Paul Verlaine: Arthur Rimbaud, Page 5|
by Harold Nicolson (1921).
The Bateau ivre is indeed an astounding production. That it should be the work of a boy of sixteen is wellnigh incredible. In the glare of its inspiration the glib architecture of the Parnassiens, the cadences of Verlaine's own poetry, assume but a paltry complexion. No wonder that the generation of to-day looks for stimulus to Rimbaud rather than to Verlaine or even Mallarmé—to Rimbaud who at nineteen was for ever to fling literature behind him. The Bateau ivre must be read as a whole: its value resides in its cumulative effect: it can only lose by partial quotation. It is in essence a hymn to force, a panegyric of independence. It is a picture of character triumphing over convention and the acquired moralities of human civilisation; it is a wild and bitter vision of superhuman existencies:
PAGE 5 OF 21.
"Et j'ai vu quelquefois ce que l'homme a cru voir."
The Parnassiens were from the first disinclined to accept Rimbaud at the estimate which Verlaine had placed upon him. The Bateau ivre appeared to them to be a truculent and sensational poem, entirely devoid of that scholarly impassivity which was their ideal. The versification of Rimbaud's poems, his syntax and his vocabulary filled them with dismay: the scarlet patches, which mottled his inspirations, irritated their complacency. Even his since famous sonnet on the colours of the different vowels (A, black; E, white; I, red; U, green; O, blue) struck them, as indeed it is, as being immensely ridiculous. Rimbaud's personality was, moreover, extremely distasteful even to the least exacting among Verlaine's intimates. The genial and forgiving Lepelletier sums him up as "an insufferable hooligan": for the others he quickly became anathema. Verlaine, persisted, however, in imposing his friend upon literary Paris. M. Mauté returned from the provinces and for a day or two Rimbaud was boarded out with Théodore de Banville. Verlaine, foreseeing that his sojourn was not likely to be more than temporary, found him a room in the rue Campagne Première, near the Observatoire, and forced his friends to subscribe to a fund which was to give Rimbaud three francs a day as pocket money. This meagre pittance he eked out by selling key rings on the boulevards, and a large proportion of his earnings was inevitably spent on drinking—generally at the Café Cluny in Verlaine's company. The indefatigable Verlaine dragged Rimbaud round Paris to see the literary celebrities, and they penetrated even into the august presence of Victor Hugo, who, with his unfailing enthusiasm, hailed Rimbaud as the "Child Shakespeare."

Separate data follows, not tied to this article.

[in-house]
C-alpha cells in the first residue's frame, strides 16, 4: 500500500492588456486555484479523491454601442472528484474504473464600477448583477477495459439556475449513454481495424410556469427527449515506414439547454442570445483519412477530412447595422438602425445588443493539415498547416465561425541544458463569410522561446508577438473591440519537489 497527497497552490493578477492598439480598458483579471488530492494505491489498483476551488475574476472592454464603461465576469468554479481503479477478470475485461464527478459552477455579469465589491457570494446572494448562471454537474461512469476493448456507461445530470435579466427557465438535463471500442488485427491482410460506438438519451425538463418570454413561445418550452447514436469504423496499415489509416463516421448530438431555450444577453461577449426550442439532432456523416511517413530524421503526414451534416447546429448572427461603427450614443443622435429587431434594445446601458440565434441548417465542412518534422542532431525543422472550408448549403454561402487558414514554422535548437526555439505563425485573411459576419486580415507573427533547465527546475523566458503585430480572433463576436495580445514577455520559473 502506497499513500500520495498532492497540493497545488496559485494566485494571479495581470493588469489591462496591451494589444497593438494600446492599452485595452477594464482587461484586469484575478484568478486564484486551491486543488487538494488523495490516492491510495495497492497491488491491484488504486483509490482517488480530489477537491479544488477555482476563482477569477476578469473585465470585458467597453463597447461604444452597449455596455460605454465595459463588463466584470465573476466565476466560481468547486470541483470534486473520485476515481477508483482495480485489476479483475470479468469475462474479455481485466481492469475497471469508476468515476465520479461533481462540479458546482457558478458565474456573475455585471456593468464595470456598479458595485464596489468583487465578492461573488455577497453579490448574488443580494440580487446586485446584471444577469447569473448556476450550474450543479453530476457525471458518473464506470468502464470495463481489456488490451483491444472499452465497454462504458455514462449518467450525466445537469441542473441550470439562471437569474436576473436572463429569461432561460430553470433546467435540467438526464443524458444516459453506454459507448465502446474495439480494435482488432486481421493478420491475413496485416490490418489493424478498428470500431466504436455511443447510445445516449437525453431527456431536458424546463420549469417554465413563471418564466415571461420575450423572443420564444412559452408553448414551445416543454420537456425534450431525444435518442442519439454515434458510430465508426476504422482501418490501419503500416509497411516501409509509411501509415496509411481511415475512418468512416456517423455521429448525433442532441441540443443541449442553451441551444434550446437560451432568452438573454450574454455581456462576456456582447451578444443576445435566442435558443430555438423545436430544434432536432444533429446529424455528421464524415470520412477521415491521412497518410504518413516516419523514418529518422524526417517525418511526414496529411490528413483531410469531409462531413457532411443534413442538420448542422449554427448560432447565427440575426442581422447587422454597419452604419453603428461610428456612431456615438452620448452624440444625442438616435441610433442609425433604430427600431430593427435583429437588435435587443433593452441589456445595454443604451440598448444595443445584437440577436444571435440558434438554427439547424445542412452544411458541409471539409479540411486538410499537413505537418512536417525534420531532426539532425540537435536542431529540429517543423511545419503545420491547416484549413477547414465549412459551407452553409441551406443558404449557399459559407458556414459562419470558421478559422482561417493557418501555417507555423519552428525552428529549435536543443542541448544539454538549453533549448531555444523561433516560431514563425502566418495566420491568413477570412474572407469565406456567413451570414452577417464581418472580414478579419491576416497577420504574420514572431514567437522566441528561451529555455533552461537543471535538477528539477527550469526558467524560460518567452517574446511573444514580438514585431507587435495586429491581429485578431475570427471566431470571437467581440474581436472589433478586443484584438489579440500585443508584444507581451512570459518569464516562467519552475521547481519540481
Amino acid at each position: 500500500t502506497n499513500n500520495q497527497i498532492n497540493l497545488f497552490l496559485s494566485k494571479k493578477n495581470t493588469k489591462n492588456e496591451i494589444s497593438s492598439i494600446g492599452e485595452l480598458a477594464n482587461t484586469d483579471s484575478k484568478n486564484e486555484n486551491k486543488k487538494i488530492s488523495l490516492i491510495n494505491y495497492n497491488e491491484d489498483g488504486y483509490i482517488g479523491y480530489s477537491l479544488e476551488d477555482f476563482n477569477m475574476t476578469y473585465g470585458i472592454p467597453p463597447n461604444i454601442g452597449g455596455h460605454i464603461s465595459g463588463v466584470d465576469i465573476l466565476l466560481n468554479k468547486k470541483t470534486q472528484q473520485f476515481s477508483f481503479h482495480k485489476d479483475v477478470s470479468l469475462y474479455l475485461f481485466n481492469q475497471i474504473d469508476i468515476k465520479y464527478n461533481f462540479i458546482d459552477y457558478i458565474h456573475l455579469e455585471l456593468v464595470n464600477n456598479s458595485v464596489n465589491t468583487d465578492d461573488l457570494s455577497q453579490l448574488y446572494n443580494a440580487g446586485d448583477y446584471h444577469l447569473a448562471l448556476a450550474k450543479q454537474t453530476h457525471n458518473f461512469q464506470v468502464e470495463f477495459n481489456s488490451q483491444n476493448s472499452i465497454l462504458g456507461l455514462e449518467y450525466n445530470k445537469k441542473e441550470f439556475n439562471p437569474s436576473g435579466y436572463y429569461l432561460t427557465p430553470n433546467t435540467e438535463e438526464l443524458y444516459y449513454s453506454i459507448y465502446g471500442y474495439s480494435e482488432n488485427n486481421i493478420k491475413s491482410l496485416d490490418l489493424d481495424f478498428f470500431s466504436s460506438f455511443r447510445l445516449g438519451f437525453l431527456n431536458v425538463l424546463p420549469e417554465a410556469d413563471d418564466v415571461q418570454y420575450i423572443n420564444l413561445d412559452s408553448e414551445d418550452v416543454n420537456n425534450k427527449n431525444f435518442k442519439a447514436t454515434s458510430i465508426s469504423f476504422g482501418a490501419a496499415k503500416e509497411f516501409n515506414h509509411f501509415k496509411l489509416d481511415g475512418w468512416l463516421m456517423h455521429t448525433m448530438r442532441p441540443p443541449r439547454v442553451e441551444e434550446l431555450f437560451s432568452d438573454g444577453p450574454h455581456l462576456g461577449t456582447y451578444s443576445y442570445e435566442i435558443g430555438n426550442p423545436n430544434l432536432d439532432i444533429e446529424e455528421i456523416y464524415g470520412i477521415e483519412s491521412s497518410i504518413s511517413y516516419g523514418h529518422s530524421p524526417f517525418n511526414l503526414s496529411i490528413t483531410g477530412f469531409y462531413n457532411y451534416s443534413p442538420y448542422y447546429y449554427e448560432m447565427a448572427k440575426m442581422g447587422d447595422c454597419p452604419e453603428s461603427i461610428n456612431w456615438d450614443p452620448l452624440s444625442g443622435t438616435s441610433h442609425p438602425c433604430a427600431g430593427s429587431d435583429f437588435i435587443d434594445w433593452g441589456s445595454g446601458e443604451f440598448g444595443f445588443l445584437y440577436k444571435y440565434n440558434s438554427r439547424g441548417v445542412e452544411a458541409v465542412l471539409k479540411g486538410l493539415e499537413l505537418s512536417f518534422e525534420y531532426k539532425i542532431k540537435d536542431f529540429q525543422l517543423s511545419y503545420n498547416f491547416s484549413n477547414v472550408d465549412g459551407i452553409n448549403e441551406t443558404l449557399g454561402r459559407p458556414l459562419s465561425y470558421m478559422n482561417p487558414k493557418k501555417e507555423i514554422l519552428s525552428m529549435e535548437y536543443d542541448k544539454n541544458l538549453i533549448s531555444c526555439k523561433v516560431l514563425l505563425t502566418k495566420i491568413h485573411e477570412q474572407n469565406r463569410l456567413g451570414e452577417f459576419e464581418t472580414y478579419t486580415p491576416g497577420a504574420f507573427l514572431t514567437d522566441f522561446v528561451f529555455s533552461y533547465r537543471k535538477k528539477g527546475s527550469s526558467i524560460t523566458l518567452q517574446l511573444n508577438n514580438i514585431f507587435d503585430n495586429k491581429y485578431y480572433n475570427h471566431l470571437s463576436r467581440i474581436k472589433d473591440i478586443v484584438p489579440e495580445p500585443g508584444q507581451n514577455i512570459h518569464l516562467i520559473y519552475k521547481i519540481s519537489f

As has already been indicated, however, Rimbaud was anything but a success in Paris. Verlaine appears, indeed, to have been blind to the intense dislike engendered by his protégé. He allowed himself to be painted by Fantin Latour sitting next to Rimbaud in the famous picture "Coin de Table," which was exhibited in the Salon of 1872, and which, after a period of private ownership at Manchester, has recently been given a place of honour in the Louvre. Verlaine went further. The young Parnassiens had formed a dining club called "Les Vilains Bonhommes," which used to meet weekly above a wine-shop at the corner of the rue Bonaparte and the place Saint Sulpice. Verlaine insisted upon taking Rimbaud to these gatherings, and the tension created by this tactless procedure culminated in a scene which went far to estrange Verlaine from his more reputable contemporaries. One evening when Jean Aicard was reciting a recently composed poem, Rimbaud, to show his contempt for the modern movement, continued to talk throughout the recitation. He was told to keep quiet; he was told that if he did not stop at once he would have his ears pulled. He thereupon seized Verlaine's sword-stick and rushed at his chief interlocutor, who was slightly wounded in the hand. From that day Rimbaud was excluded from the club, and Verlaine, taking this exclusion as a personal insult, also ceased to put in an appearance.
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